Why Food You've Salvaged Should Be a Growing Part of Your Diet

The woman on the phone gave me directions to a house in a residential neighborhood. 

"The owners gave permission for the tree to be picked, but they don’t get home from work until two. Before then, don’t even knock on the door because they have two yipper dogs who will go crazy. If the dogs are in the backyard, knock on the neighbor’s door and he’ll put them inside,” she explained. “The tree is really tall, and I think it might be grafted, which means the upper cherries could be better than the lower ones, so if you have a ladder you should bring it. In this heat they aren’t going to last long so you should go soon. Do you think you can go today?”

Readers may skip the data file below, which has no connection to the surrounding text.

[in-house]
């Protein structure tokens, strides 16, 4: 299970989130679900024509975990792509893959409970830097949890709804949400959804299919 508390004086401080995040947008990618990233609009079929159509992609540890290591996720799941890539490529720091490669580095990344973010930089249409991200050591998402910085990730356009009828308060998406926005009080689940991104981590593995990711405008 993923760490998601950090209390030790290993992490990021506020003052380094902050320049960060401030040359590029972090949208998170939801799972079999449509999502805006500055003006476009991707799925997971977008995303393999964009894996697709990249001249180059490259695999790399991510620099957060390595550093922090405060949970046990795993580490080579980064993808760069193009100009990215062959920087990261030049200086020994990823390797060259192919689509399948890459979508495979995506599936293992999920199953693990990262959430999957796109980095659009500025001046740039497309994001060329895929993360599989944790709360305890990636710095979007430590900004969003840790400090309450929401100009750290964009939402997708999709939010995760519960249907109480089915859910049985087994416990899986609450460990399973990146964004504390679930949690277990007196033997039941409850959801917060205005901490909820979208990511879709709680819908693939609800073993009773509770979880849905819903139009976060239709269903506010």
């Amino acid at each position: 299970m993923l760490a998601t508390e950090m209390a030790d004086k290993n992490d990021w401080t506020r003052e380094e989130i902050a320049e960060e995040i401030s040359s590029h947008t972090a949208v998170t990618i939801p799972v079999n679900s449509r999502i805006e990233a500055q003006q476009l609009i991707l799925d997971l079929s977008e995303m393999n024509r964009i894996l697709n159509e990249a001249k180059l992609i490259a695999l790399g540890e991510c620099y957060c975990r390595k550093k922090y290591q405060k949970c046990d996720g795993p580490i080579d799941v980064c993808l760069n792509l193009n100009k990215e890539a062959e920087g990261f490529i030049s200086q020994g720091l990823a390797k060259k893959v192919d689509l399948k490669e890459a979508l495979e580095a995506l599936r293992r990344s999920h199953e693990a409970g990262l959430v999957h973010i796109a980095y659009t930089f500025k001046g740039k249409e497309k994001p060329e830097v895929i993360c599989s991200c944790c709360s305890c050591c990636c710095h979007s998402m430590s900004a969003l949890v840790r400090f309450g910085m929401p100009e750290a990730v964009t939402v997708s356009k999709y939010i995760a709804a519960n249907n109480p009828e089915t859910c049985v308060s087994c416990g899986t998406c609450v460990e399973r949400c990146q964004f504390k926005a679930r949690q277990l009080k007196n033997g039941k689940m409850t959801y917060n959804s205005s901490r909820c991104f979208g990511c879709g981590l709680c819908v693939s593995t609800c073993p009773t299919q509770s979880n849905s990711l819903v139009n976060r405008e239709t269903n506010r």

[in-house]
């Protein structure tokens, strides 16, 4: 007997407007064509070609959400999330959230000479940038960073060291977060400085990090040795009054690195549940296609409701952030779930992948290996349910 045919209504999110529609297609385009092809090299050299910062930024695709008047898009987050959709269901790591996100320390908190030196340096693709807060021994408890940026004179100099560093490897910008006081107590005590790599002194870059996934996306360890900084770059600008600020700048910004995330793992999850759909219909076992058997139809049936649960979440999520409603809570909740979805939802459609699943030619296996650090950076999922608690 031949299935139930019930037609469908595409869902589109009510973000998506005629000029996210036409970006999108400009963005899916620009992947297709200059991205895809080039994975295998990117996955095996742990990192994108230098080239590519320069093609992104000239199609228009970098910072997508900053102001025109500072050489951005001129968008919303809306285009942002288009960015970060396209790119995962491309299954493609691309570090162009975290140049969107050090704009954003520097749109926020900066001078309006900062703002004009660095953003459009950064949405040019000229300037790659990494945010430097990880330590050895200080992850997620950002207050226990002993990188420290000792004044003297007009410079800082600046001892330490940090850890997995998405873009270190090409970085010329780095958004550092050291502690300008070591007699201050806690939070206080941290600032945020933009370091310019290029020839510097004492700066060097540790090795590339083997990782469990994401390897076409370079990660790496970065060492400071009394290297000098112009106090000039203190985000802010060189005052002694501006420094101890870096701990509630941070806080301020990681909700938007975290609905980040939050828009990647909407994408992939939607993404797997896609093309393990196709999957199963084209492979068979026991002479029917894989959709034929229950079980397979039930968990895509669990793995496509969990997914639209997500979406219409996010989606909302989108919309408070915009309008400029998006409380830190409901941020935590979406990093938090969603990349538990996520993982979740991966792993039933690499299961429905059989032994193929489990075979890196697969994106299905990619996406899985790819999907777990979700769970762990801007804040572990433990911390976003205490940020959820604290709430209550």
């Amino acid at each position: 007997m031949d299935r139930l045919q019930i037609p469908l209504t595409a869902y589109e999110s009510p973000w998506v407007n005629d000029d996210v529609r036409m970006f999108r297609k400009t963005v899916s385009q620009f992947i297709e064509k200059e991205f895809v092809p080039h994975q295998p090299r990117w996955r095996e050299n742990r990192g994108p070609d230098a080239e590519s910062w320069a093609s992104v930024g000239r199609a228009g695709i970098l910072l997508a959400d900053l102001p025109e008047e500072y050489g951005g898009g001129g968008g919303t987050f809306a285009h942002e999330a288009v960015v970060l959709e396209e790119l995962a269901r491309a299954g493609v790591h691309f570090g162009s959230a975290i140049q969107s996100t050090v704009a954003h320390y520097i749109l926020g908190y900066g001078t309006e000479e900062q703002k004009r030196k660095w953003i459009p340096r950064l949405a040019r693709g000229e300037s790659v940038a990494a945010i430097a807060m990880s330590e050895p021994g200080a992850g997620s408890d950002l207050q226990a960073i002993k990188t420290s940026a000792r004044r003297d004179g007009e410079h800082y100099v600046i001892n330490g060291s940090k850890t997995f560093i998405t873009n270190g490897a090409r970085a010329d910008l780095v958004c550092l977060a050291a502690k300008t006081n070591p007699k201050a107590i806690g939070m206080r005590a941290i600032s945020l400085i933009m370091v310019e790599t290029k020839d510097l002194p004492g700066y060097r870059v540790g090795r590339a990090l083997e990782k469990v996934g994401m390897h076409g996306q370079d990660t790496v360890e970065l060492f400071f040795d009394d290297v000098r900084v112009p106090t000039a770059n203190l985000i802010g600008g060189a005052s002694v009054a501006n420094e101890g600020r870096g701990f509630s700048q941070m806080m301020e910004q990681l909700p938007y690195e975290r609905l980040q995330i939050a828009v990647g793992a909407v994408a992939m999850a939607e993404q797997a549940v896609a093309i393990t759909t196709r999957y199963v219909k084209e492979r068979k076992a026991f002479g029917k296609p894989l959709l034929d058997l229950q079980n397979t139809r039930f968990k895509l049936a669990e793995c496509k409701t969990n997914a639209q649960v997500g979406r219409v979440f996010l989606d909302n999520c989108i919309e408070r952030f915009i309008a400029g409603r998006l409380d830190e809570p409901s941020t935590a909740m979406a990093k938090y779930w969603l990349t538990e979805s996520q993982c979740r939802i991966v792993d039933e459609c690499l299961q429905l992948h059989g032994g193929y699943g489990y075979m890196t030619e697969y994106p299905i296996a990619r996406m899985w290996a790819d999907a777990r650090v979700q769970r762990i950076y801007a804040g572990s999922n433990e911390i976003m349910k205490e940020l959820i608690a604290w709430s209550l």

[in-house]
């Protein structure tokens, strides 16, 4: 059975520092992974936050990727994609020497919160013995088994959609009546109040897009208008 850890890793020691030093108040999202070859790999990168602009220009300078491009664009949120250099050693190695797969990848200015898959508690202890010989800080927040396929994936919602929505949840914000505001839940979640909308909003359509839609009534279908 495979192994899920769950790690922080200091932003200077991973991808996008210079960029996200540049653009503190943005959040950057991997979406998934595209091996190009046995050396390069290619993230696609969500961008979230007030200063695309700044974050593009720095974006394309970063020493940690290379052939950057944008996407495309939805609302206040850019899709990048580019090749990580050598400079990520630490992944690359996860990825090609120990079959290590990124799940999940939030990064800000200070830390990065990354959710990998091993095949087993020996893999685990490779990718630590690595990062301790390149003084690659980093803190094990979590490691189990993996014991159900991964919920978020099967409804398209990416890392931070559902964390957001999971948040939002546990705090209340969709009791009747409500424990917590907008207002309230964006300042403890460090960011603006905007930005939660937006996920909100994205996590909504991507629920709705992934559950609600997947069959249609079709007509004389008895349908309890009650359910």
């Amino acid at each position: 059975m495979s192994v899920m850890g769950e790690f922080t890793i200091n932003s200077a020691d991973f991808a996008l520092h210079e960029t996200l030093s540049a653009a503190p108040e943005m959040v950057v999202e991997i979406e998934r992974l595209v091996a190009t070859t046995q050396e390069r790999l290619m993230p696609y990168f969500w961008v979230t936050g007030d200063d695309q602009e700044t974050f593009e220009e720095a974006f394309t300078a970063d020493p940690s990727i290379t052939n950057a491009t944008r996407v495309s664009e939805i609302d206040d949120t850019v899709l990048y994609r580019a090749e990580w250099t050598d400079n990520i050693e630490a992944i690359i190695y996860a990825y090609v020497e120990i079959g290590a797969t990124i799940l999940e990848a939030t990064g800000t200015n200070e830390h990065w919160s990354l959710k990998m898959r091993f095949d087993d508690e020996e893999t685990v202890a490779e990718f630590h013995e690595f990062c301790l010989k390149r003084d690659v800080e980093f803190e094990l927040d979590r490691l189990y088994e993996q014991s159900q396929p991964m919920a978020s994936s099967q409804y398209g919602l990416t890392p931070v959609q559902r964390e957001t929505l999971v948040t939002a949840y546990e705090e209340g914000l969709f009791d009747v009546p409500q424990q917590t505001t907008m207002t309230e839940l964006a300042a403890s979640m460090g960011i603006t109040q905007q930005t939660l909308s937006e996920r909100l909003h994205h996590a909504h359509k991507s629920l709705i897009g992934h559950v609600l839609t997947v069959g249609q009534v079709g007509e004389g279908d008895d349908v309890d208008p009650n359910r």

My assigning officer had manila envelopes full of information on more than 100 trees around town, including 23 apricot, 52 apple, 16 plum and seven pear, as well as grapes, cherries and berries. When she’s out and about, she takes note of new ones, knocks on doors, and asks residents if they plan to pick their fruit. If not, she asks permission to send hungry harvesters like myself to do the picking.

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